Do The Schools In India Reproduce Social Inequalities?
By Dr.Swaleha Sindhi
03 September, 2015
Educational inequality in India means a system under which all the sections of society are not given equal opportunity to get education whereas the factors which contribute to social inequalities and exclusion from schooling are social stratification, gender inequity, location and poverty. Together these factors form a complex nexus of exclusion. It is also a fact that educational imbalances are still the pressing academic discourses in India and amidst all the hue and cry “Free and Compulsory Education” as a mission has still not translated into a reality! There still exist differential educational attainments in many regions in India and the traditional caste based social disparities are transformed into class inequalities. One portion of population in India has attained universal literacy long ago while a major portion of population still striving to achieve it, this leads to harmful economic disparities, resulting in perpetuating the cycle of inequality across generations. The educational inequalities are not the sole determinants of economic status but they play an important role in creating disparities in earnings. Needless to mention the inequality in the educational access and participation has its roots in the patriarchal and caste based social structure, this caste based social structure worsens the already existing inequalities across regions, religion, and gender and among various social groups. The impact of educational inequality is adversely affecting the deprived sections and widening the gaps in school enrolment between the deprived sections and elitist of the society.
Therefore a prerequisite to actualize universal literacy can be decentralized, participatory approach to planning and management of education and good governance. Without good governance the new innovative Government strategies like Alternate schooling, Right of Children to free and Compulsory Education Act 2009 and the Articles (38, 15, 16, 17, and 21A) of the Indian constitution to safeguard various social groups and ensure equitable distribution of educational facilities will not be able to achieve its objectives. Another basic fact that remains hidden is the privatization of education. The privatization of education is also responsible for widening the gap between the elitist and the depressed class of the society for e.g. it proves to be beneficial to those who can afford education irrespective of the urban rural difference. It is also observed that the educational institutions in some regions are increasingly influenced by castes and communalism along with ineffective teaching and discriminatory attitude of teachers. Such an environment worsens the situation for future development of the depressed sections and sometimes results in discontinuation of their education.
Challenges in Educational and Social Inequalities
A cursory glimpse at quality of school functioning in India, gives ample evidence that all is not well in schooling facilities and quality of school functioning, there is still disparity in learning achievements. Researches reveal that there is a close association between the social background of children and their learning outcomes in rural areas and low achievers are mainly concentrated among deprived groups who have access to the government schools. Government schools may provide access but fail to provide a suitable learning environment or quality education. Many research finding reveal that schools both in rural and urban India suffers from inadequate infrastructure resources, untrained or undertrained teachers, irrelevant curricula and no measures of quality assurance mechanism. Small schools in particular often have fewer teachers than grades (16.6% of primary schools in India have only one teacher). This means teachers have to teach across grades, but many have little or no training in multi-grade pedagogy and the curriculum is geared towards mono-grade schools, where there is at least one teacher per grade, therefore there are many children learn little and are at risk of being silently excluded from the schooling process. Such challenges negatively affect the learning attainment of the socially backward communities who are mostly dependent on government schools for their education.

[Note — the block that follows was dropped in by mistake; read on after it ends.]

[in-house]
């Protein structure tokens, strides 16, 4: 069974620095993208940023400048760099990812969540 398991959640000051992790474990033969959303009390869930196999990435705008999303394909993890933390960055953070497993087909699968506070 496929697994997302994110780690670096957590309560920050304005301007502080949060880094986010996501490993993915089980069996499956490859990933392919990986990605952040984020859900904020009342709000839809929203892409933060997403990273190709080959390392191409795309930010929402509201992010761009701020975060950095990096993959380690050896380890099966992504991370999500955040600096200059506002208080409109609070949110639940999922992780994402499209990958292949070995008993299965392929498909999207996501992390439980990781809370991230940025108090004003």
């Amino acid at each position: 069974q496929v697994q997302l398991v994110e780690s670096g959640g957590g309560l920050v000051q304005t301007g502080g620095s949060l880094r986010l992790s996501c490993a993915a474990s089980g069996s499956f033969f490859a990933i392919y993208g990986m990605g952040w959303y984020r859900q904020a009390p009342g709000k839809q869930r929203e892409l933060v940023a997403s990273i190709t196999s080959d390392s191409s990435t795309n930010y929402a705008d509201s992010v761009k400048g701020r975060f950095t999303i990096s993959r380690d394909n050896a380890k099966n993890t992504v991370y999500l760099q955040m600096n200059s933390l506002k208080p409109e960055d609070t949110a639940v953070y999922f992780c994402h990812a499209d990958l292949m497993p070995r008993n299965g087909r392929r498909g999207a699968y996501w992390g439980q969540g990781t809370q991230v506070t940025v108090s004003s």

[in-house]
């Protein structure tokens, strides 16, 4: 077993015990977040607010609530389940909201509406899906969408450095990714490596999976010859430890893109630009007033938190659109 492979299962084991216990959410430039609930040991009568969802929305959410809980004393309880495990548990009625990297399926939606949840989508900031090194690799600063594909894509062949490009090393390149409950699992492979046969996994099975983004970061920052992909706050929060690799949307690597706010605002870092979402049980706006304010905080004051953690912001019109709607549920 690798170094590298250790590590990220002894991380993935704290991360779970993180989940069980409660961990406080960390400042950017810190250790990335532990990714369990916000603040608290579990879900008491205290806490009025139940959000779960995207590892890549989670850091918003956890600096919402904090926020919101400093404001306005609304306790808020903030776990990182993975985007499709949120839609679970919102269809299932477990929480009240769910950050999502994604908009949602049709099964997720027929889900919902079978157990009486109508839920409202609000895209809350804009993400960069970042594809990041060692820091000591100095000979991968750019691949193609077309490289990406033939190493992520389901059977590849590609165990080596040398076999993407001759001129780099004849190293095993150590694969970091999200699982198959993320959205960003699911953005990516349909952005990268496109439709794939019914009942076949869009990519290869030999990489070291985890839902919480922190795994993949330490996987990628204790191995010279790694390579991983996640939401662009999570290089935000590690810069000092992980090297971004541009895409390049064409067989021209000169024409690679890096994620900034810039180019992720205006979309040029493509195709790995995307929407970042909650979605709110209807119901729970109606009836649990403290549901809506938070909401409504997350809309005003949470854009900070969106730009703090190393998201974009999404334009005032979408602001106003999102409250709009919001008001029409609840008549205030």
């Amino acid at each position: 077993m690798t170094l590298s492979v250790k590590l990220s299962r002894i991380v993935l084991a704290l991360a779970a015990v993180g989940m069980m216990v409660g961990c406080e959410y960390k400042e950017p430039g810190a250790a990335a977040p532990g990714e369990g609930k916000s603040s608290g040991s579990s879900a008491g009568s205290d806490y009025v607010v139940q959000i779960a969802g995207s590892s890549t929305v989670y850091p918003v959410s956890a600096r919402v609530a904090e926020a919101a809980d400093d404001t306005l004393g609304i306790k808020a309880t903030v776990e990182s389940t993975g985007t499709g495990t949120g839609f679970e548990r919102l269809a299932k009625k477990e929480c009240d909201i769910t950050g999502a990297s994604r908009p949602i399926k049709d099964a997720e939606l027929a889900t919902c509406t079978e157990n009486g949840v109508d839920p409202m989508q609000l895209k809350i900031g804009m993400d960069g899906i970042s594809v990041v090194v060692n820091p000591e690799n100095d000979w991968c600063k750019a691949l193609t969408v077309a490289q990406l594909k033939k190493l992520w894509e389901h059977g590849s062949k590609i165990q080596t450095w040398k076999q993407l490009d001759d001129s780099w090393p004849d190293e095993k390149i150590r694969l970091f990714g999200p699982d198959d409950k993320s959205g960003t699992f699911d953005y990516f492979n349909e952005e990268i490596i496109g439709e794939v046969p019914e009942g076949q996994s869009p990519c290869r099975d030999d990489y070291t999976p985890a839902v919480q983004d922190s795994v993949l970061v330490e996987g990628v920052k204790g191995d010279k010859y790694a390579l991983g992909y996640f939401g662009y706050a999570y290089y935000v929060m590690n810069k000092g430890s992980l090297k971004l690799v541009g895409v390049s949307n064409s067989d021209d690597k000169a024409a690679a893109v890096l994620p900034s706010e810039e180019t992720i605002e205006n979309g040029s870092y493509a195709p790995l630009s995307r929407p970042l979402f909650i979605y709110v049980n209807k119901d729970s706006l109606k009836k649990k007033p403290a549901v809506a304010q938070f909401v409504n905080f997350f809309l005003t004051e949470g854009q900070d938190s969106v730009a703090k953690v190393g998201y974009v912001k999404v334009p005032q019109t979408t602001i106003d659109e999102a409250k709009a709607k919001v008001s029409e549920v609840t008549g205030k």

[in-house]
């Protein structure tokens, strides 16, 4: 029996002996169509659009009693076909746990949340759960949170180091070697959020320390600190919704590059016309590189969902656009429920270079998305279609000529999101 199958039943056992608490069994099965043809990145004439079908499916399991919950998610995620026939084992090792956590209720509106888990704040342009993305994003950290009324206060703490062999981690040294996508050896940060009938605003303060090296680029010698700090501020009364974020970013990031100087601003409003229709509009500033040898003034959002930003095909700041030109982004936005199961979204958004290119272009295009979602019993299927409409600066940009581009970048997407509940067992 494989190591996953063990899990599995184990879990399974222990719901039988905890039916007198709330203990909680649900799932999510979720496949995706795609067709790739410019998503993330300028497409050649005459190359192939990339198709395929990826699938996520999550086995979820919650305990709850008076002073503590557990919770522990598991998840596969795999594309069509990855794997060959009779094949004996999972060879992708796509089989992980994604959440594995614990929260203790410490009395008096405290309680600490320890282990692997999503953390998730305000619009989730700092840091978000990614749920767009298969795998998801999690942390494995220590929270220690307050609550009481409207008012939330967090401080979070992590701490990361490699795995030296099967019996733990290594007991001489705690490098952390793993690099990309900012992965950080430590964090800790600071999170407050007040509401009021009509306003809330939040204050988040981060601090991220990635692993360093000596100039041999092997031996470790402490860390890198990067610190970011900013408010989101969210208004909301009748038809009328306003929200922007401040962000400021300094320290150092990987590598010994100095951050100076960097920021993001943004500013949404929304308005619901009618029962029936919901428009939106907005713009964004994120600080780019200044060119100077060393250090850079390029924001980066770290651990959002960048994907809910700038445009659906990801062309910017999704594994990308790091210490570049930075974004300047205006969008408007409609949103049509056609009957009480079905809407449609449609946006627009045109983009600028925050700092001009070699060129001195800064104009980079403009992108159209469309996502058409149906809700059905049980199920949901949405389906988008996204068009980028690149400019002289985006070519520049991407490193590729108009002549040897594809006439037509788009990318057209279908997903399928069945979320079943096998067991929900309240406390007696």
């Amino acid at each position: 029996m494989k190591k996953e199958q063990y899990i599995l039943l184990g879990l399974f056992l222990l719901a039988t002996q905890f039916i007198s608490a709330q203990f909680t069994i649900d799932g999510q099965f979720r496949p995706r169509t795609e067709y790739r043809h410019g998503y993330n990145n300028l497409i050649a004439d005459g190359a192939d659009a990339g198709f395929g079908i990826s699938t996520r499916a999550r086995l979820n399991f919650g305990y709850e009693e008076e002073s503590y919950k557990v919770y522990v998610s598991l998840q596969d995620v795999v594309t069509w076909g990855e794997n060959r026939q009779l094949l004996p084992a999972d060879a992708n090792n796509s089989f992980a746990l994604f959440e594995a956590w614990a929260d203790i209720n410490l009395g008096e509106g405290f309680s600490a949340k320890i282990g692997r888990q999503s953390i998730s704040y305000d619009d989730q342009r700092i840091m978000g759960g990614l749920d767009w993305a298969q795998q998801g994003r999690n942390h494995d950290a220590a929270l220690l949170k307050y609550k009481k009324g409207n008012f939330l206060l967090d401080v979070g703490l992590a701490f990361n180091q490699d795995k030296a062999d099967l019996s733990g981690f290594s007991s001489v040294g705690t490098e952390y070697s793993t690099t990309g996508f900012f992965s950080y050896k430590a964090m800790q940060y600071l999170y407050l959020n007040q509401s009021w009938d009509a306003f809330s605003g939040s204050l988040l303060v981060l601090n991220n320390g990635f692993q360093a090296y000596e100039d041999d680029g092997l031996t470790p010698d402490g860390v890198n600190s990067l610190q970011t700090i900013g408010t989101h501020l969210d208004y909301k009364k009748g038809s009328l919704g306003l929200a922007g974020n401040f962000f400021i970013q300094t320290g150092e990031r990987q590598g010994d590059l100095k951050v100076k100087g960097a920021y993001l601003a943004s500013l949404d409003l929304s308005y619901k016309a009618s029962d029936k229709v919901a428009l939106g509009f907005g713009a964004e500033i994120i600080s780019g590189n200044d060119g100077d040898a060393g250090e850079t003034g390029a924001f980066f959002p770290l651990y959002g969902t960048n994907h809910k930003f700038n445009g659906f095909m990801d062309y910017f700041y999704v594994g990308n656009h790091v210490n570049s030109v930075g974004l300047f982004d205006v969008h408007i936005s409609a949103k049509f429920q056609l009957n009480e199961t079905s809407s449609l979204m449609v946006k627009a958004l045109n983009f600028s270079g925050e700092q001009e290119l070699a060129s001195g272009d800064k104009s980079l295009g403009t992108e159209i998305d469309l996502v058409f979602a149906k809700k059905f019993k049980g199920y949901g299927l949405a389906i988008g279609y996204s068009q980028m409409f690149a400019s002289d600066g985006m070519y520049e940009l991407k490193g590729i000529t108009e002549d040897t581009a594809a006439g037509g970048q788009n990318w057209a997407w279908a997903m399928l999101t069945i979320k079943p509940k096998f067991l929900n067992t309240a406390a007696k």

Irrespective of so many programmes that have been instituted to help traditionally disadvantaged groups (SC, ST, and OBC) to attend school still the educational access and retention remains unsatisfactory within these communities. The major issue is that very little attention has been directed towards classroom processes that put these students at a disadvantage. Schools for children from the socially and economically backward communities can remedy the educational disparity where evaluation curricula and monitoring of outcome may help larger educational reforms and in a way help in bridging the education, and income gap. But that requires many innovative programmes. One such innovative model is set up by the Navsarjan in Gujarat that has schools with specially designed curricula for dalit children. Such models with effective innovative pedagogy can reduce the existing gap and prove helpful in forming many such schools in different parts of the country. Even though caste-based differences in education, income and other aspects of wellbeing have long been recognized in India and so many affirmative action’s for "reservations" and other priorities for scheduled castes and scheduled tribes are included in its legislation still the goals social equity are far to be achieved.
(Dr. Swaleha Sindhi is Assistant Professor in the Department of Educational Administration, The M.S.University of Baroda, she can be emailed: email@example.com)
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